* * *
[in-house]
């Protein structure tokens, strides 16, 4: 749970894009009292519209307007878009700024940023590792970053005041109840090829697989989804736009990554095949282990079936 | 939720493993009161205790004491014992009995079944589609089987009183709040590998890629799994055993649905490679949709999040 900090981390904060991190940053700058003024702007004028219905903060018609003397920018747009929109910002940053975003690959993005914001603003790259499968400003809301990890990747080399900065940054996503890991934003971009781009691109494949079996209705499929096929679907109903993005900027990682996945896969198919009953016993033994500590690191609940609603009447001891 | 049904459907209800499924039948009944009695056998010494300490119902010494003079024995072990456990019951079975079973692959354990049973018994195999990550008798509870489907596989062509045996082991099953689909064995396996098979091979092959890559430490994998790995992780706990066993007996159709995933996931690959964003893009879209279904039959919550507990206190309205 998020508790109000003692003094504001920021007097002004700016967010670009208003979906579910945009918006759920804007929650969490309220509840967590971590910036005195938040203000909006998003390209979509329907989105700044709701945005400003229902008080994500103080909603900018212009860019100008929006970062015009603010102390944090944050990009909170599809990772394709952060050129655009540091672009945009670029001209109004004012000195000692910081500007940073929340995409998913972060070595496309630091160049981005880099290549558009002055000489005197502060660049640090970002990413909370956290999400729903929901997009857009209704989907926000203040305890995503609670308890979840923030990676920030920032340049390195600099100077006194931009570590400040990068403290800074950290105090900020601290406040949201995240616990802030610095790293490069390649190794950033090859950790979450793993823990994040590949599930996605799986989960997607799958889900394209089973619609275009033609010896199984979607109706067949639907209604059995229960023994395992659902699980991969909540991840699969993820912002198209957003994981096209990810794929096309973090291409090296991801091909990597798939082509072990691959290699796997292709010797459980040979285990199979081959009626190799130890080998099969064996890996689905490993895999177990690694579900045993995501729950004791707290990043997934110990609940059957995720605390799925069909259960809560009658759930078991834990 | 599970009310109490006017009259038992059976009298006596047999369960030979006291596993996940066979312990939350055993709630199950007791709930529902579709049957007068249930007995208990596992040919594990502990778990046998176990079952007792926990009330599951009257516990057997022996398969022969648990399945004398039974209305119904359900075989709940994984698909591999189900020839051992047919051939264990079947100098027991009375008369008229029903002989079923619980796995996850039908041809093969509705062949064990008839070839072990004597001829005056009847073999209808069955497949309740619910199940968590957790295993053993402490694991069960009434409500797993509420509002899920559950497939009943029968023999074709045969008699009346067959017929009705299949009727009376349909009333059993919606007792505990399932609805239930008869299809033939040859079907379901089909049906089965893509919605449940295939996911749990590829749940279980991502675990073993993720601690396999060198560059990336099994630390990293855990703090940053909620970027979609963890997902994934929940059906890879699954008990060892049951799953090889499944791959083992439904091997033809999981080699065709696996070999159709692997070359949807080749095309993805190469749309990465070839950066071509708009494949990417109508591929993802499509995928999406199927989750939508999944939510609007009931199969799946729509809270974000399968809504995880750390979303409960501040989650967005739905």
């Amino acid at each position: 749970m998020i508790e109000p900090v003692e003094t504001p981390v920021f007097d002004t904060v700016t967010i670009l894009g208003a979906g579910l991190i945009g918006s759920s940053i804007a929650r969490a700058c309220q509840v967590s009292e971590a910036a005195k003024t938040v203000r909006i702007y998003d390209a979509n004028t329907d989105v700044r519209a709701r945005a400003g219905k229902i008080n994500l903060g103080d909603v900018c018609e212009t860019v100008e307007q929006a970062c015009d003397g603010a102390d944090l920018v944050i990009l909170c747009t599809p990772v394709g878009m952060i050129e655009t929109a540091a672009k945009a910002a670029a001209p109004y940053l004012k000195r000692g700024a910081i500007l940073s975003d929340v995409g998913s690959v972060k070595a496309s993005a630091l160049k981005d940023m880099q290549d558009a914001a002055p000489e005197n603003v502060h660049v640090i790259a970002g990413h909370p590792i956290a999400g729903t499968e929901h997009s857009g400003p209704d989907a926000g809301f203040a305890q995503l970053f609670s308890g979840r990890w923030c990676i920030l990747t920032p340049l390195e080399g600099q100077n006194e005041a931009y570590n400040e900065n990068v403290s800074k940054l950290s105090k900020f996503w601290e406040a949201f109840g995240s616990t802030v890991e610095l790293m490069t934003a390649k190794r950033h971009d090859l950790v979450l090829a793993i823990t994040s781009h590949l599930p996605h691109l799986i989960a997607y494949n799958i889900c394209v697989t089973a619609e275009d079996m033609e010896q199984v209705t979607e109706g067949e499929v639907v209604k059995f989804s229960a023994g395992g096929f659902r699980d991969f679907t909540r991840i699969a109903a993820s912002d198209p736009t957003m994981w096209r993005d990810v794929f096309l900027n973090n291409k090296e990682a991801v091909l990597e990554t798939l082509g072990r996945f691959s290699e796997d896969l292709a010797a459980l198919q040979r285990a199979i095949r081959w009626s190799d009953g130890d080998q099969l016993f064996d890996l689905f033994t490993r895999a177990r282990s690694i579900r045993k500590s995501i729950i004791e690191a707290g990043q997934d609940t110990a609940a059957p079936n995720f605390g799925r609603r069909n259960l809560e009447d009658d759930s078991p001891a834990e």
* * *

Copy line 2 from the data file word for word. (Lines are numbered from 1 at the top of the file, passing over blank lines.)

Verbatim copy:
């Protein structure tokens, strides 16, 4: 749970894009009292519209307007878009700024940023590792970053005041109840090829697989989804736009990554095949282990079936 | 939720493993009161205790004491014992009995079944589609089987009183709040590998890629799994055993649905490679949709999040 900090981390904060991190940053700058003024702007004028219905903060018609003397920018747009929109910002940053975003690959993005914001603003790259499968400003809301990890990747080399900065940054996503890991934003971009781009691109494949079996209705499929096929679907109903993005900027990682996945896969198919009953016993033994500590690191609940609603009447001891 | 049904459907209800499924039948009944009695056998010494300490119902010494003079024995072990456990019951079975079973692959354990049973018994195999990550008798509870489907596989062509045996082991099953689909064995396996098979091979092959890559430490994998790995992780706990066993007996159709995933996931690959964003893009879209279904039959919550507990206190309205 998020508790109000003692003094504001920021007097002004700016967010670009208003979906579910945009918006759920804007929650969490309220509840967590971590910036005195938040203000909006998003390209979509329907989105700044709701945005400003229902008080994500103080909603900018212009860019100008929006970062015009603010102390944090944050990009909170599809990772394709952060050129655009540091672009945009670029001209109004004012000195000692910081500007940073929340995409998913972060070595496309630091160049981005880099290549558009002055000489005197502060660049640090970002990413909370956290999400729903929901997009857009209704989907926000203040305890995503609670308890979840923030990676920030920032340049390195600099100077006194931009570590400040990068403290800074950290105090900020601290406040949201995240616990802030610095790293490069390649190794950033090859950790979450793993823990994040590949599930996605799986989960997607799958889900394209089973619609275009033609010896199984979607109706067949639907209604059995229960023994395992659902699980991969909540991840699969993820912002198209957003994981096209990810794929096309973090291409090296991801091909990597798939082509072990691959290699796997292709010797459980040979285990199979081959009626190799130890080998099969064996890996689905490993895999177990690694579900045993995501729950004791707290990043997934110990609940059957995720605390799925069909259960809560009658759930078991834990 | 599970009310109490006017009259038992059976009298006596047999369960030979006291596993996940066979312990939350055993709630199950007791709930529902579709049957007068249930007995208990596992040919594990502990778990046998176990079952007792926990009330599951009257516990057997022996398969022969648990399945004398039974209305119904359900075989709940994984698909591999189900020839051992047919051939264990079947100098027991009375008369008229029903002989079923619980796995996850039908041809093969509705062949064990008839070839072990004597001829005056009847073999209808069955497949309740619910199940968590957790295993053993402490694991069960009434409500797993509420509002899920559950497939009943029968023999074709045969008699009346067959017929009705299949009727009376349909009333059993919606007792505990399932609805239930008869299809033939040859079907379901089909049906089965893509919605449940295939996911749990590829749940279980991502675990073993993720601690396999060198560059990336099994630390990293855990703090940053909620970027979609963890997902994934929940059906890879699954008990060892049951799953090889499944791959083992439904091997033809999981080699065709696996070999159709692997070359949807080749095309993805190469749309990465070839950066071509708009494949990417109508591929993802499509995928999406199927989750939508999944939510609007009931199969799946729509809270974000399968809504995880750390979303409960501040989650967005739905």